OPINION: Sadly, the Philippines has sold its soul. Thirty six years ago a People Power revolution ousted the dictator Ferdinand Marcos after two decades of harsh authoritarian rule.
On 9 May 2022, in spite of a rousing and inspiring Pink Power would-be revolution, the dictator’s only son and namesake “Bongbong” Marcos Jr seems headed to be elected 17th president of the Philippines.
And protests have broken out after the provisional tallies that give Marcos a “lead of millions” with more than 97 percent of the cote counted. Official results could still take some days.
Along with Bongbong, his running mate Davao City Mayor Sara Duterte, daughter of strongman Rodrigo Duterte, president for the past six years and who has been accused of human rights violations over the killings of thousands of alleged suspects in a so-called “war in drugs”, is decisively in the lead as vice-president.
On the eve of the republic’s most “consequential election” in decades, Filipina journalism professor Sheila Coronel, director of practice at the Columbia University’s Toni Stabile School of Investigative Journalism in New York, said the choice was really simple.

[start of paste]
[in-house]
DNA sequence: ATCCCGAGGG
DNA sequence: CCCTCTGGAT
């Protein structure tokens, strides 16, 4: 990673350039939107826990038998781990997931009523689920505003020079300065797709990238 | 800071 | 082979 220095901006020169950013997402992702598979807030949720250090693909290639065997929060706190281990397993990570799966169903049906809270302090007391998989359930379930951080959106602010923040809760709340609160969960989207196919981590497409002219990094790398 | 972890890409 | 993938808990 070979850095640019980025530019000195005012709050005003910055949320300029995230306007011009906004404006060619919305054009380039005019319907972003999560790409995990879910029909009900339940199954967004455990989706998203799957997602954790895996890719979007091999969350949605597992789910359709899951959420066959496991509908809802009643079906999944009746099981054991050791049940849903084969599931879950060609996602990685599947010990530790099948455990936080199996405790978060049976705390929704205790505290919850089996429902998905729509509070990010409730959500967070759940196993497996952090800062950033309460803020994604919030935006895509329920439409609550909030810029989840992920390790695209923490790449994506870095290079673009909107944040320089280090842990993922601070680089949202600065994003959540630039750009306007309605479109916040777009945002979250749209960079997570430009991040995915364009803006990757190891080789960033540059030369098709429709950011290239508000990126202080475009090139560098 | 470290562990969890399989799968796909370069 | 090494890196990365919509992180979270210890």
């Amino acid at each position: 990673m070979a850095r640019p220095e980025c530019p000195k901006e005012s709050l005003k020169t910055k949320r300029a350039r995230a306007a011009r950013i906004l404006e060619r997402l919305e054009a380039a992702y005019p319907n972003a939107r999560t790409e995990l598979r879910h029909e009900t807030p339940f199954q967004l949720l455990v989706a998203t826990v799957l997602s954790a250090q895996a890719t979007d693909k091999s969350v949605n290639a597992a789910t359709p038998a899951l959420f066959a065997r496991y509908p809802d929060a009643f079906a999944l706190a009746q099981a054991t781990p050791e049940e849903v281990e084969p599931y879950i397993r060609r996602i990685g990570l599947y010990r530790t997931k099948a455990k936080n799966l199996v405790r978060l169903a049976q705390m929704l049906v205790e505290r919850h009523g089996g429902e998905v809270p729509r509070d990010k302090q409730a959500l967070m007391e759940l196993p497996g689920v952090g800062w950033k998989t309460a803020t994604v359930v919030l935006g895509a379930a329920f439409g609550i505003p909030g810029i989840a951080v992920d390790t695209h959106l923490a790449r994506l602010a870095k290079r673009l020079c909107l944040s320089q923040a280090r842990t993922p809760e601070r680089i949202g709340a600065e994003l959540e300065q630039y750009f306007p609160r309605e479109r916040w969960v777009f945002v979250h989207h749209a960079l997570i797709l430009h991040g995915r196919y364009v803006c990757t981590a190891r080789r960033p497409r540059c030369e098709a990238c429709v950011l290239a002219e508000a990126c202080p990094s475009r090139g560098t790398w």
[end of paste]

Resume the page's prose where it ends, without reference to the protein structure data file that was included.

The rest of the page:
“The election is a battle between remembering and forgetting, a choice between the future and the past.”
Significantly more than half of the 67.5 million voters have apparently chosen to forget – including a generation that never experienced the brutal crackdowns under martial law in 1972-1981, and doesn’t want to know about it. Yet 70,000 people were jailed, 35,000 were tortured, 4000 were killed and free speech was gagged.
Duterte’s erosion of democracy
After six years of steady erosion of democracy under Duterte, is the country now about to face a fatal blow to accountability and transparency with a kleptomaniac family at the helm?
Dictator Marcos is believed to have accumulated $10 billion while in power and while Philippine authorities have only been able to recover about a third of this though ongoing lawsuits, the family refuses to pay a tax bill totalling $3.9 billion, including penalties.
In many countries the tax violations would have disqualified Marcos Jr from even standing for the presidency.
“A handful of other autocrats were also busy stealing from their people in that era – in Haiti, Nicaragua, Iran – but Marcos stole more and he stole better,” according to The Guardian’s Nick Davies.
“Ultimately, he emerges as a laboratory specimen from the early stages of a contemporary epidemic: the global contagion of corruption that has since spread through Africa and South America, the Middle East and parts of Asia. Marcos was a model of the politician as thief.”
Tensions were running high outside the main office of the Commission on Elections (Comelec) in Intramuros, Manila, today as protests erupted over the “unjust” election process and the expected return of the Marcoses to the Malacañang Palace.
The Comelec today affirmed its dismissal of two sets of cases – or a total four appeals – seeking to bar Marcos Jr. from the elections due to his tax conviction in the 1990s.